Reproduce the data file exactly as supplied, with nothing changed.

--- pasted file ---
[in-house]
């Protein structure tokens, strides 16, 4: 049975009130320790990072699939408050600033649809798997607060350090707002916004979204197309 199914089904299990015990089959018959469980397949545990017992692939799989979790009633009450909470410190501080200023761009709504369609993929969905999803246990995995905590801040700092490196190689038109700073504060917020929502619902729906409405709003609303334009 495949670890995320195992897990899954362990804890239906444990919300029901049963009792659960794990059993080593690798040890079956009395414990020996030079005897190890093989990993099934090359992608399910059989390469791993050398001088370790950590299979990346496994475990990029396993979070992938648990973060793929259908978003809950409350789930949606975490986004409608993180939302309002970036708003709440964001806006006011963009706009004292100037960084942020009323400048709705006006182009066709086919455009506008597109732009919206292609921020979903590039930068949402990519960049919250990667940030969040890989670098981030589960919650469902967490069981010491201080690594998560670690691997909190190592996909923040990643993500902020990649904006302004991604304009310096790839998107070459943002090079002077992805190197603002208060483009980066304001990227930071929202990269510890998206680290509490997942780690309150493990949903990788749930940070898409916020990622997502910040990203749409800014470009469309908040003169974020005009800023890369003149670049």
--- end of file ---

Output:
[in-house]
């Protein structure tokens, strides 16, 4: 049975009130320790990072699939408050600033649809798997607060350090707002916004979204197309 199914089904299990015990089959018959469980397949545990017992692939799989979790009633009450909470410190501080200023761009709504369609993929969905999803246990995995905590801040700092490196190689038109700073504060917020929502619902729906409405709003609303334009 495949670890995320195992897990899954362990804890239906444990919300029901049963009792659960794990059993080593690798040890079956009395414990020996030079005897190890093989990993099934090359992608399910059989390469791993050398001088370790950590299979990346496994475990990029396993979070992938648990973060793929259908978003809950409350789930949606975490986004409608993180939302309002970036708003709440964001806006006011963009706009004292100037960084942020009323400048709705006006182009066709086919455009506008597109732009919206292609921020979903590039930068949402990519960049919250990667940030969040890989670098981030589960919650469902967490069981010491201080690594998560670690691997909190190592996909923040990643993500902020990649904006302004991604304009310096790839998107070459943002090079002077992805190197603002208060483009980066304001990227930071929202990269510890998206680290509490997942780690309150493990949903990788749930940070898409916020990622997502910040990203749409800014470009469309908040003169974020005009800023890369003149670049």